3 Common Fears of Mothers Seeking Treatment

3 Common Fears of Mothers Seeking Treatment

3 Common Fears of Mothers Seeking Treatment

Seven years ago, when I entered treatment, I was a mess. My focus was on getting through my withdrawals, and I wasn’t able to focus on anything else. After detox I began to feel human again until I realized I was going to be away from my children. My instinct was to run to them, beg their forgiveness and promise to never leave them again. However, I’d spent most my children’s lives begging forgiveness because of my addiction to methamphetamine and morphine. I was physically present for most of their milestones, but I wasn’t there emotionally. I was constantly thinking about how I was going to get high. My children were not my priority. So why was it so difficult to seek treatment as a mom? Here are 3 common fears of mothers seeking treatment:

“I can’t be away from my children for this long.

In reality we’ve been absent from our children’s lives for the majority of our addiction. Some of us may have been physically present, but we weren’t there emotionally or spiritually. I wanted to explain to my children how my disease hindered my ability to show them love. Guilt consumed me. However, within the first week of treatment my counselors helped me realize it took time to get here, and it would take time to heal. From this point, I began to believe in a power greater than myself. I believed I could be restored to sanity and returned to the lives of my children.

“I’m afraid someone will take custody of my children.”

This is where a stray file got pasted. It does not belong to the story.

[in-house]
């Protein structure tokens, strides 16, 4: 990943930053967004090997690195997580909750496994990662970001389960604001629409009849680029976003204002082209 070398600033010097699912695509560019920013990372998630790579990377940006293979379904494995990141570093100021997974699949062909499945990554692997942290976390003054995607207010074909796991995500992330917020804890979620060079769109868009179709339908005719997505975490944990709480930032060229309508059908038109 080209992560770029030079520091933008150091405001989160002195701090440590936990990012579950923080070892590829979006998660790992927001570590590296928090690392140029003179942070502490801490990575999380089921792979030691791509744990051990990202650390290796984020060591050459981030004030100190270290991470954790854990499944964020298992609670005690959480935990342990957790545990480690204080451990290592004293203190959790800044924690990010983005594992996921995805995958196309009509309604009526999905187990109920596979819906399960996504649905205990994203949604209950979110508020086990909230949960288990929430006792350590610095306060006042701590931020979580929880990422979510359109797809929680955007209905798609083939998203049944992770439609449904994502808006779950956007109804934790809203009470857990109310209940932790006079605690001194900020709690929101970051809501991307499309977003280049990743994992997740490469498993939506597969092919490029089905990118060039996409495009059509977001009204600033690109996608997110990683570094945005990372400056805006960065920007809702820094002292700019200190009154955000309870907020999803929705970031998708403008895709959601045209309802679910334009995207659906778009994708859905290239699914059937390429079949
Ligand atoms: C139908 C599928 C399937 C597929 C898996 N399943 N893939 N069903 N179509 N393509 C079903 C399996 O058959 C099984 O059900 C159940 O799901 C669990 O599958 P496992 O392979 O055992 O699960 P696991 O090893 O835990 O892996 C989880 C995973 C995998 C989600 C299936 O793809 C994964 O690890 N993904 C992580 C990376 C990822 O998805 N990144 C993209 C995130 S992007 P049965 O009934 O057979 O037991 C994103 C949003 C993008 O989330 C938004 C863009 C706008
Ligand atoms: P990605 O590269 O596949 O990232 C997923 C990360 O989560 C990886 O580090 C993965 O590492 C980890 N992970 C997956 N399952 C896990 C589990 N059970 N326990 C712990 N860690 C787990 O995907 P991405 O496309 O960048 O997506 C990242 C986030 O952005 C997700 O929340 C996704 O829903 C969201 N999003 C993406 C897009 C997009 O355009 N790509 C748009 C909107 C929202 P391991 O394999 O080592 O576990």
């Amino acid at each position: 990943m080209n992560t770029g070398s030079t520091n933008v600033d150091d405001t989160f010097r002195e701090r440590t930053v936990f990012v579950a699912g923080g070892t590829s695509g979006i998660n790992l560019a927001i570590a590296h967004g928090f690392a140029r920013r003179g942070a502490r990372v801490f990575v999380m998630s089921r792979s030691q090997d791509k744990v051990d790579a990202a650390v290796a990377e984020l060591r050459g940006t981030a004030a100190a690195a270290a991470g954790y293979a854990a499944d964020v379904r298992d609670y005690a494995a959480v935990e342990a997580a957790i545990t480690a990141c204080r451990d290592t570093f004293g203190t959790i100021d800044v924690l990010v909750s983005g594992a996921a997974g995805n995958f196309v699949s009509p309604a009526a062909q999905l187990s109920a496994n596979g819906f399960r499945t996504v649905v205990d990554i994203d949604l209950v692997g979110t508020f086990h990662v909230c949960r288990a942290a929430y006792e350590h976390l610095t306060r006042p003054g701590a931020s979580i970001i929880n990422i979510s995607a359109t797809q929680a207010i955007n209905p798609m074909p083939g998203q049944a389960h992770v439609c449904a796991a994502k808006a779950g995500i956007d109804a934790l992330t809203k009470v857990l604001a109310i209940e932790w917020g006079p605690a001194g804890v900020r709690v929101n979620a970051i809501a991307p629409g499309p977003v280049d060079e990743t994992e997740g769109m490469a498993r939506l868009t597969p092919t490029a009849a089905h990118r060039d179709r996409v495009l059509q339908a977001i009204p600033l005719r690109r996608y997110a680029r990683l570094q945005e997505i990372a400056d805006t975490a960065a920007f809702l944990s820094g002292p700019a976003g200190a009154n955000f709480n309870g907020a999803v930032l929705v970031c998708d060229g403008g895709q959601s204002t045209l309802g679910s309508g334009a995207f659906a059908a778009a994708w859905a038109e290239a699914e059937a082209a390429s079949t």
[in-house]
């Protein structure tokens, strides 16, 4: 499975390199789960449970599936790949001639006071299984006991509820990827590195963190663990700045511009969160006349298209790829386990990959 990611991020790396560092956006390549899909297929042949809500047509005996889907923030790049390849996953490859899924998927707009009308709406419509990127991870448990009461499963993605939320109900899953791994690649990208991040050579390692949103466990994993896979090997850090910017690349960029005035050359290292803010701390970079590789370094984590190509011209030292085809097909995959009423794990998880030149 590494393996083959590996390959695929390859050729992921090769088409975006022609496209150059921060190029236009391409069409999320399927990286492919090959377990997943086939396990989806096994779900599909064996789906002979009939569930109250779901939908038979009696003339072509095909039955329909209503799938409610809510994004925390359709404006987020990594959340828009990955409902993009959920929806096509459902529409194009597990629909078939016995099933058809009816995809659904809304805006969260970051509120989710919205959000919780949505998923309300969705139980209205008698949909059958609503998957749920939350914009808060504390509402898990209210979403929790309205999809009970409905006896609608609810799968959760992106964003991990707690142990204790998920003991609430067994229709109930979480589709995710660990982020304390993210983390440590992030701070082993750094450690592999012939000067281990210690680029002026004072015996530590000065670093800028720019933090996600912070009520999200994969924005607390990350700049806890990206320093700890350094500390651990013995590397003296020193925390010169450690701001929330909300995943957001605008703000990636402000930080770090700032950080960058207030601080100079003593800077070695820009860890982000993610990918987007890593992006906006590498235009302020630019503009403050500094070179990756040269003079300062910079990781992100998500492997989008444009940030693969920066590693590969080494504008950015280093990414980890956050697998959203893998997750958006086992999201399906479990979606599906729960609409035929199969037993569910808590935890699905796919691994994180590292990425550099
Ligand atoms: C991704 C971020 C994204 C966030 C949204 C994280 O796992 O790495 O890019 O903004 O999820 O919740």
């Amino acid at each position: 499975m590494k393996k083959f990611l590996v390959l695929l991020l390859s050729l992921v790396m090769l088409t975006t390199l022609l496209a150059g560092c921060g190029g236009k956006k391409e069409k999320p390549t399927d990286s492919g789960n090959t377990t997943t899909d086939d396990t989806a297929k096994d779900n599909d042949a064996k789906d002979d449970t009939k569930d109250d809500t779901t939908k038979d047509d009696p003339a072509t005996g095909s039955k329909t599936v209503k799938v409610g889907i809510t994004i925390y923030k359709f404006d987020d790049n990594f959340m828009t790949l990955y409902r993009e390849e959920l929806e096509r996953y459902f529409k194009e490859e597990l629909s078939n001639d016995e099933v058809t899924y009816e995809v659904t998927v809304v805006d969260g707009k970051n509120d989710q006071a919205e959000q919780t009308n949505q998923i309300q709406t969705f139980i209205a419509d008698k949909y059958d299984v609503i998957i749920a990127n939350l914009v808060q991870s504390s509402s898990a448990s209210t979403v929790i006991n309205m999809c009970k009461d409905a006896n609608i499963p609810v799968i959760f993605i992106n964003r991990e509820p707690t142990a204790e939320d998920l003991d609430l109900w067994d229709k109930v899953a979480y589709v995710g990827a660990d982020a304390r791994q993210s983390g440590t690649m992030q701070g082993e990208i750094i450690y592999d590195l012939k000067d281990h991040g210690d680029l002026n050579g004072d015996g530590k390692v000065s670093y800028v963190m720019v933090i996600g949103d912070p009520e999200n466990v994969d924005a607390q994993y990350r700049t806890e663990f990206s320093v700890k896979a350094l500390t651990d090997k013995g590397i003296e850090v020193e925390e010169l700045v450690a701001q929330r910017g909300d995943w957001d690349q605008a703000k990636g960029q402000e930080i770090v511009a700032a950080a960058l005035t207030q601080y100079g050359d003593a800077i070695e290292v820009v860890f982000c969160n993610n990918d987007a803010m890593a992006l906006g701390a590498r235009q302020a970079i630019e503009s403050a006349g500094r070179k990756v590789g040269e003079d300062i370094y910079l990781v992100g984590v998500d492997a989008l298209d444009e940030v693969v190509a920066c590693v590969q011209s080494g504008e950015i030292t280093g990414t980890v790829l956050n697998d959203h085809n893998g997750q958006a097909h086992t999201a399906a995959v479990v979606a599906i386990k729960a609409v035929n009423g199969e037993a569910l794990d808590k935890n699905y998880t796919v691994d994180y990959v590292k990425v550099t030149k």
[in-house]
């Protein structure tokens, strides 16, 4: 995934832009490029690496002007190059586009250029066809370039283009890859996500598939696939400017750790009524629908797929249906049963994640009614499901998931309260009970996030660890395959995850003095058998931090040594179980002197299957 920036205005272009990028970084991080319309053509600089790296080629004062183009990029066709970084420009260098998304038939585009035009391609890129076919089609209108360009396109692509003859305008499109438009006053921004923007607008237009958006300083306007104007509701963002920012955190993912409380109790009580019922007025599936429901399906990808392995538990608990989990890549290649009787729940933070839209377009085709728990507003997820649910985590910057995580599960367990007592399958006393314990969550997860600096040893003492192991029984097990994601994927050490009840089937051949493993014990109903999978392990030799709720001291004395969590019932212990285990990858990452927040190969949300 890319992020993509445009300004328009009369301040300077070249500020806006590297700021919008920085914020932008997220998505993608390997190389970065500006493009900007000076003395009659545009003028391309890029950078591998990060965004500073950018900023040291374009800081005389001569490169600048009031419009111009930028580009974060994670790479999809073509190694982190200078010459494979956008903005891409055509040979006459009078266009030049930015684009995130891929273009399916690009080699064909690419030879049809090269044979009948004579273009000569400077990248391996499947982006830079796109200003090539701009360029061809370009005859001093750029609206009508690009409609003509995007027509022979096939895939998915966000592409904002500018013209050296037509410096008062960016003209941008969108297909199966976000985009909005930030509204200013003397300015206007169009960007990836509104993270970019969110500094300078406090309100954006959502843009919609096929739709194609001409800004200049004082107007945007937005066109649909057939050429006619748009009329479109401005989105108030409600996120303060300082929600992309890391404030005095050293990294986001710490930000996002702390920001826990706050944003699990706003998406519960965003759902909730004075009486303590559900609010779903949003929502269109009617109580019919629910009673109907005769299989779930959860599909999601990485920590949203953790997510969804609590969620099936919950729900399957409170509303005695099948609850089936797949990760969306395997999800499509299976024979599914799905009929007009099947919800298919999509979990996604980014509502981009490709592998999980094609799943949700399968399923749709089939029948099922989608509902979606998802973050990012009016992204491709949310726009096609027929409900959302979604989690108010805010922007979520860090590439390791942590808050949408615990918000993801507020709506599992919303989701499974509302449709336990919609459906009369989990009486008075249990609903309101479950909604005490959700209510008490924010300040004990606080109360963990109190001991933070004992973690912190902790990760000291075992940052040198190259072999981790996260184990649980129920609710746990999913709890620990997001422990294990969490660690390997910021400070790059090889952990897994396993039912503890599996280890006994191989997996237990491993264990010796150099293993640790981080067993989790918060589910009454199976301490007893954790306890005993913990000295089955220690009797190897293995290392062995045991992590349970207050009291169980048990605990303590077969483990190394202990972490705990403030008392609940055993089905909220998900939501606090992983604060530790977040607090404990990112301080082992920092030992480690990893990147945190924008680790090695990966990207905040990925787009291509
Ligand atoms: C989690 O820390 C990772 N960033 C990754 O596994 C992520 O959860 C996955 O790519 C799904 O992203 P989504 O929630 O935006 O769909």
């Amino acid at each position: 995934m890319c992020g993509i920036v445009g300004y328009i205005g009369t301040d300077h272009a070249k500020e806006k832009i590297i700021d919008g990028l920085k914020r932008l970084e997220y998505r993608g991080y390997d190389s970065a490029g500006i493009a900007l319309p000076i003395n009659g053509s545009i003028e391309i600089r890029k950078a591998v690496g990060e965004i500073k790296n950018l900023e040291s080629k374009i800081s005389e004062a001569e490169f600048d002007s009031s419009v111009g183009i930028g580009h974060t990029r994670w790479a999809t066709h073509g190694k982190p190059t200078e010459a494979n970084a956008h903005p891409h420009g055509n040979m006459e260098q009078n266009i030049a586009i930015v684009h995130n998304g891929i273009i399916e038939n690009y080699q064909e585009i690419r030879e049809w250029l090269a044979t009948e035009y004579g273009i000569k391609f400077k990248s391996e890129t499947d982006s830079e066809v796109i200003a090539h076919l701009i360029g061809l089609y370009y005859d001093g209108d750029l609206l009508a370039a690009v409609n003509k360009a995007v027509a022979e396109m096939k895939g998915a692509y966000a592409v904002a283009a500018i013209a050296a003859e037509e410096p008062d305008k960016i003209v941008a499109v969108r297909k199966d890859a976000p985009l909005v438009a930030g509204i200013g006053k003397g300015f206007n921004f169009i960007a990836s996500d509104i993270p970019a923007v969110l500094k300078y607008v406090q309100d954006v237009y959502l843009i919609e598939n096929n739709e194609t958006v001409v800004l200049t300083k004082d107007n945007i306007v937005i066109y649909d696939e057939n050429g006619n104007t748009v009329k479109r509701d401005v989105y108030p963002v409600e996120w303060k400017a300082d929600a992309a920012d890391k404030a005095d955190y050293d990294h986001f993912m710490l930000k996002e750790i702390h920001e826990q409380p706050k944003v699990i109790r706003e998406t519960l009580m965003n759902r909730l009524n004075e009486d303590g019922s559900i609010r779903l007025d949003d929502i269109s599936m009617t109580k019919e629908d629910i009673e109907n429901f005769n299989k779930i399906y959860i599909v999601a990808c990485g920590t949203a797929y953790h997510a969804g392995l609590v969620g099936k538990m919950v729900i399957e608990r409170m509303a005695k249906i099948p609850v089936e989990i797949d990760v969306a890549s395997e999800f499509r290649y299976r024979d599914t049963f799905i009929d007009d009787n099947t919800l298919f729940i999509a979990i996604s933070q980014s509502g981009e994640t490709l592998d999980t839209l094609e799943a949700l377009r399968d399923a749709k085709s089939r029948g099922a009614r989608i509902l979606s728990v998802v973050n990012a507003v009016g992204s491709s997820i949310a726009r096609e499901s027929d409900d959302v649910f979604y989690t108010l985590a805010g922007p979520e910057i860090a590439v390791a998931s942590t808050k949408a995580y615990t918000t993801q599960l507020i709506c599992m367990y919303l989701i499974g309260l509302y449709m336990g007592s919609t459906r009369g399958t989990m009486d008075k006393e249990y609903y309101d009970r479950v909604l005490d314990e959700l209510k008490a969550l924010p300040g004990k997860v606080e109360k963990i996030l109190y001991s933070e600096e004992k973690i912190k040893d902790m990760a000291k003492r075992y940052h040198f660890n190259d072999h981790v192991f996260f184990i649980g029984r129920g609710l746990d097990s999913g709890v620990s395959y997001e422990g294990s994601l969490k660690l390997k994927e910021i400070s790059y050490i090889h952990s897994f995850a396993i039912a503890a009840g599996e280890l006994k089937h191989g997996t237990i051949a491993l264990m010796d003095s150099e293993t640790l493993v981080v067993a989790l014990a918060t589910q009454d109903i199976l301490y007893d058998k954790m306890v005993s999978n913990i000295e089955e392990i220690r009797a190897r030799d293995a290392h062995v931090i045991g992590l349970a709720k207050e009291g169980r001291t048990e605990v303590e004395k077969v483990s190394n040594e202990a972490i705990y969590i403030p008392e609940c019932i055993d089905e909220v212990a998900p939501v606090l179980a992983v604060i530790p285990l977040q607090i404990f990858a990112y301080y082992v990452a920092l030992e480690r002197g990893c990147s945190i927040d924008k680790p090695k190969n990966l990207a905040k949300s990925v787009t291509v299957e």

Custody is complicated, but when a mother is actively seeking treatment it strengthens her ability to parent. Historically judges rule favorably to parents who have completed treatment.

“I don’t want my children to be scared because I’m in a treatment facility.”

Cumberland Heights has a beautiful campus on the banks of the Cumberland River. There are relaxed areas to visit with children including a playground and gymnasium to allow for play. Although it was wonderful to see my children while I was in treatment it was also emotionally and physically exhausting. I hadn’t been fully present with them in such a long time it took a lot of effort to become an attentive parent again. At this point the treatment center began to represent a place of healing opposed to a place secluding me from my children.

After going through treatment and especially the family program, I was able to realize one day clean with my children was worth more than a year high. Today, I would say the time spent away from my children in treatment was actually the most present I’ve ever been with them. I’m grateful for the ability to be present with my children, which I’ve learned to do through a 12-Step program. Now I have an amazing relationship with both my son and daughter, and we’re all learning how to be in each others lives.

Yolanda Lancaster graduated from Lipscomb University with a Bachelors of Social Work in 2015 and received her LADAC II in December 2016. She is a primary counselor in the Women’s Program at Cumberland Heights and sits on the board of Mending Hearts, a nonprofit treatment center for women. She is actively working her own 12-Step program, as well as nurturing, repairing and re-building relationships with her children.